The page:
The editorial of Issue 8, “Open Ends”, stated in regards to design: “It is less a question of total idea and total consistency,” revealing the abandonment of the hegemonic framework and a refocusing of efforts on the individualistic counterculture projects of the soft pod. Soft material constructions, such as inflatables, were viewed as a democratic alternative, allowing for continuous change and portability. Soft was deemed to provide differentiation to an increasingly heterogeneous society comprised of individual subjectivities through characteristics such as flexibility, responsiveness, and adaptability, and no longer required a collective frame.

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Drop City (1965-73)—Urbanism created by individual pods with little collective framework. (Drawing by Alicia Hergenroeder)

With such a focus on the soft unit, few examples of urban projects stemming from the pod exist from this era. Archigram’s Instant City (1968-72) is often cited as an emblematic soft urban project. In Instant City, a temporary, nomadic, event metropolis (which also happens to be an airship—the largest soft pod of all) plugs into an existing city, utilizing it as hardware. The dependence on the existing city’s framework revealed the difficulty in providing overall coherence, which is required of infrastructural integration at the scale of urbanism. Archigram intelligently avoids this issue by solely focusing on the software as a parasite to allow for the purity of the pod(s). Drop City (1965-1973) serves as another example of a settlement constructed solely of soft pods. Formed as an artist community established from the bottom-up in Southern Colorado, Drop City epitomized the counter-culture hippie movement of rural communal living. It was comprised of a series of Fuller-inspired geodesic domes assembled by residents from found materials. There was no ‘city plan’ but rather a collection of pods that alluded to the impermanence of a camp. The collective process of building held the socio-political ecology of the community together, as described by a resident:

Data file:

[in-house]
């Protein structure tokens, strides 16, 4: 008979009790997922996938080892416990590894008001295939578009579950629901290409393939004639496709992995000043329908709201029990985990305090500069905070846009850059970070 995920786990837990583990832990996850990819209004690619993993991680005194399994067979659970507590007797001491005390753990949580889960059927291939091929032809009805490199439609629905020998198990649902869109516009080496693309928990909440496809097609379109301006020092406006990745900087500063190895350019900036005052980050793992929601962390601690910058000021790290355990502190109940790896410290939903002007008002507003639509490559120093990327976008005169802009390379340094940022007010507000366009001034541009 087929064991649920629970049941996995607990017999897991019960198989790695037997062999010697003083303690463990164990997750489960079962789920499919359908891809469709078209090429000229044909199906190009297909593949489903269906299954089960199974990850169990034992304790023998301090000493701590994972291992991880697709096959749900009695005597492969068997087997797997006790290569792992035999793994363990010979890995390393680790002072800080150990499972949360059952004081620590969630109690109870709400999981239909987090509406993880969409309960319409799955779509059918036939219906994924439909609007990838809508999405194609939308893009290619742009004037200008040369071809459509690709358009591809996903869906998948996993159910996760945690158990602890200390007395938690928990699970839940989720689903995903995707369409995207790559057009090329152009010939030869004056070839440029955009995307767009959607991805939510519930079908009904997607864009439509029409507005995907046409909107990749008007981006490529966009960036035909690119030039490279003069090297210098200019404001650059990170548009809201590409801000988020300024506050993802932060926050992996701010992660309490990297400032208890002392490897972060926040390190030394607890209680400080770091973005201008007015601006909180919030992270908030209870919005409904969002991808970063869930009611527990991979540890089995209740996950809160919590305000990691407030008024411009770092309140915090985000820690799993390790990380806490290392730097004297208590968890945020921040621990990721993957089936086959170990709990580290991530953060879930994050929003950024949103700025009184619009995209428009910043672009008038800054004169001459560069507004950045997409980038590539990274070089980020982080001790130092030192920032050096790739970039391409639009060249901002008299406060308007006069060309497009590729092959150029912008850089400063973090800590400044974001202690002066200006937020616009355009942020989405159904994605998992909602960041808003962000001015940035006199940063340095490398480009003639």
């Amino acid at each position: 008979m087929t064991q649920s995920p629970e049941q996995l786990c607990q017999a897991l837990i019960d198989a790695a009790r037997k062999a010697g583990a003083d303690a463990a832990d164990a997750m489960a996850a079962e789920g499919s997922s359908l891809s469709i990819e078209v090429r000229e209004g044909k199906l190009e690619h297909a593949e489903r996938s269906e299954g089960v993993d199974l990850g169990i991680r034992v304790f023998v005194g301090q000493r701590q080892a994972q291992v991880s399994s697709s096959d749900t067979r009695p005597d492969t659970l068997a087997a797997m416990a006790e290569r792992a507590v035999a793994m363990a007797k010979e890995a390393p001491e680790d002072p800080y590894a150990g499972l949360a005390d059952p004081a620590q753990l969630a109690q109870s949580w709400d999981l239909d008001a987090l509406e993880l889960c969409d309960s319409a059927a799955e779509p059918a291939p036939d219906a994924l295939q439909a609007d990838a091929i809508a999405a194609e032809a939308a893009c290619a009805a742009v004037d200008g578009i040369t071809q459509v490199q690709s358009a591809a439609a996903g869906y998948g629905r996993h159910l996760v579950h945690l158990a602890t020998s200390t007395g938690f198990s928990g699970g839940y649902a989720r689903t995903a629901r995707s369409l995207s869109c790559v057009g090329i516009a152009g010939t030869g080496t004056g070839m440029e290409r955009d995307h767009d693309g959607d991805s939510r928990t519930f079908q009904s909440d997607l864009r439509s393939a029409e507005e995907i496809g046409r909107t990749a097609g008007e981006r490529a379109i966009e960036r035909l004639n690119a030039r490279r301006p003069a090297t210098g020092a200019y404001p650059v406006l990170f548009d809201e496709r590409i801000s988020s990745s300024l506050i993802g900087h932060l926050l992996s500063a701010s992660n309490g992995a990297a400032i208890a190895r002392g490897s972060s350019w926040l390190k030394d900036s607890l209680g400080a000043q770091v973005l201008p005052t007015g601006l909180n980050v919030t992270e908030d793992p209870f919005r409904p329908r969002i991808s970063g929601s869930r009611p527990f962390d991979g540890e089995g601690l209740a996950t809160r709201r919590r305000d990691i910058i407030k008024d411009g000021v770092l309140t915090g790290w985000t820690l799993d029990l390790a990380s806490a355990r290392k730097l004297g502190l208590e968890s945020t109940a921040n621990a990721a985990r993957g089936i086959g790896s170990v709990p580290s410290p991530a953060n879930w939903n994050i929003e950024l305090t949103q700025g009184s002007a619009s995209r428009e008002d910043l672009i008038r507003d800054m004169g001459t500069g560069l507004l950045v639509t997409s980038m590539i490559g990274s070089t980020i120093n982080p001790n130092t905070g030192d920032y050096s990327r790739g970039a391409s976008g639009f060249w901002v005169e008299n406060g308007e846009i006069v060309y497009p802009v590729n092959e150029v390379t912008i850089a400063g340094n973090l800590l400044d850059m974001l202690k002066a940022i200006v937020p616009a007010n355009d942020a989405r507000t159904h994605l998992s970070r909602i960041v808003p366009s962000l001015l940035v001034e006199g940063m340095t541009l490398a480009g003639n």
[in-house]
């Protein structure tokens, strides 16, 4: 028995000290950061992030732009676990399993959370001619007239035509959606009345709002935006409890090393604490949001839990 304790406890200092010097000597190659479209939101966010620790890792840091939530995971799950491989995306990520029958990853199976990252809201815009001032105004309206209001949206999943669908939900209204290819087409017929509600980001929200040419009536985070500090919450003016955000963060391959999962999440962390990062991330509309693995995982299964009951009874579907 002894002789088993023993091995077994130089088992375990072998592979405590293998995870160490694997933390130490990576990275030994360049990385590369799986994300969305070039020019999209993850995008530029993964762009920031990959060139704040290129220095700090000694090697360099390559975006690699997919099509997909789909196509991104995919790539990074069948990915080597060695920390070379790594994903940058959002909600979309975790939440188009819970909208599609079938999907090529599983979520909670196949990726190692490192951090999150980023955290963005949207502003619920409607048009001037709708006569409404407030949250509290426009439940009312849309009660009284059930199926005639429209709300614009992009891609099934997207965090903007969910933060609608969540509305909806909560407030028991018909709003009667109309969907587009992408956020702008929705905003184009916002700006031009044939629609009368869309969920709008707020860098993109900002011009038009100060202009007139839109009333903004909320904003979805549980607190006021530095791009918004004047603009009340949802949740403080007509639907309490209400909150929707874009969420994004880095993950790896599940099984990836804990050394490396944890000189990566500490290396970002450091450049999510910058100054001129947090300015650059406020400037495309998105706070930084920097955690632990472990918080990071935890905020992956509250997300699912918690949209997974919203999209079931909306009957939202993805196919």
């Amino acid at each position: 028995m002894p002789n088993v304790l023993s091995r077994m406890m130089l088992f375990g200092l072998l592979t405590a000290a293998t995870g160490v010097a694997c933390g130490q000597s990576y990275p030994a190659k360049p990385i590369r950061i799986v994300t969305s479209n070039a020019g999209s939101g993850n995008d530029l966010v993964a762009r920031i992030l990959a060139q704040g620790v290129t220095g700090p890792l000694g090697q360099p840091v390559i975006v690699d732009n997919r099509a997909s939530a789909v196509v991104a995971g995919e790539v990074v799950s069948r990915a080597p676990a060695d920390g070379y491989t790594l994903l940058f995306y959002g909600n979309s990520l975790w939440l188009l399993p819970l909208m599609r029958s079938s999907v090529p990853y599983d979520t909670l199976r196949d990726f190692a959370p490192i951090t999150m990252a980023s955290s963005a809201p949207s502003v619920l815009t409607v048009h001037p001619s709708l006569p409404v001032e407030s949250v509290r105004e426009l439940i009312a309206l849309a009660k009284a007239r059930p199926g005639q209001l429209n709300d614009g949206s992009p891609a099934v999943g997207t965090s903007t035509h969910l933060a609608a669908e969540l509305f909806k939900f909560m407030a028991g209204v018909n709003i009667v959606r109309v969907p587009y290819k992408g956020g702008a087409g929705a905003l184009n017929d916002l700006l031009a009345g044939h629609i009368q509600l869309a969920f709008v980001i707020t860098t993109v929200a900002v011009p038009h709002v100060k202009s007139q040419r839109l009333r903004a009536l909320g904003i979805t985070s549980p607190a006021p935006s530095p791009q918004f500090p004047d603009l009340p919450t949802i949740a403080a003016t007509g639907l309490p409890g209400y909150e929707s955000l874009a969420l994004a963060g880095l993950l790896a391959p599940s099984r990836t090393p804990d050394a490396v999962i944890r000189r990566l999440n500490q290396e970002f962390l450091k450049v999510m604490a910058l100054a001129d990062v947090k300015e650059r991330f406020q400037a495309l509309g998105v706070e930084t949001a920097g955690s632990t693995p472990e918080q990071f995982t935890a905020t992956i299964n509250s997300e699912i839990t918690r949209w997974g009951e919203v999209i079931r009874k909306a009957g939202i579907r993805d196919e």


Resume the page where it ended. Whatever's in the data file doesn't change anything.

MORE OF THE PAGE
The hardest time in a commune, particularly Drop City, is the time after the building gets done. While everyone is working together on actual construction the energy is centered, there is fantastic high spirit, everyone knows what he is doing all the time. But after the building is done comes a time of dissolution.
There’s no focus for the group energy…”

The dissolution felt by residents was the lack of collective goal once a project was completed, as the focus and origin of the city was built from the scale of the individual with little collective framework. As Drop City gained attention and grew in size (to approximately thirty residents), internal conflicts between residents lead to its very demise. To characterize Drop City in Arendt’s terms would suggest that the city was a grouping of individuals existing within a tenuous collective framework, ultimately inciting the breakdown of its public sphere. While the abandonment of the universal collective frame seemed like an innocent move for Archigram and other megastructuralists, its disappearance eroded the frail dialectic of pluralism as well as the city as a collective political form.

A crucial lesson from the megastructure and soft-pod projects is the necessity for feedback between the collective and individual to allow each to influence and transform the system.

This is critical because it allows disturbance to be absorbed by the units, which can reconfigure the framework, or by the frame itself, forecasting an alteration to the organization of the units. Soft resilience can therefore be achieved through a distributed, differentiated and networked system that can respond at a multiplicity of scales. In this sense, the system is simultaneously ‘bottom-up’ and ‘top-down’. Perhaps even more important than feedback is the need for a communal goal, which serves as the impetus for the collective. While this goal may evolve in time, it continually links the individual and collective and makes the city more than a mere grouping of buildings.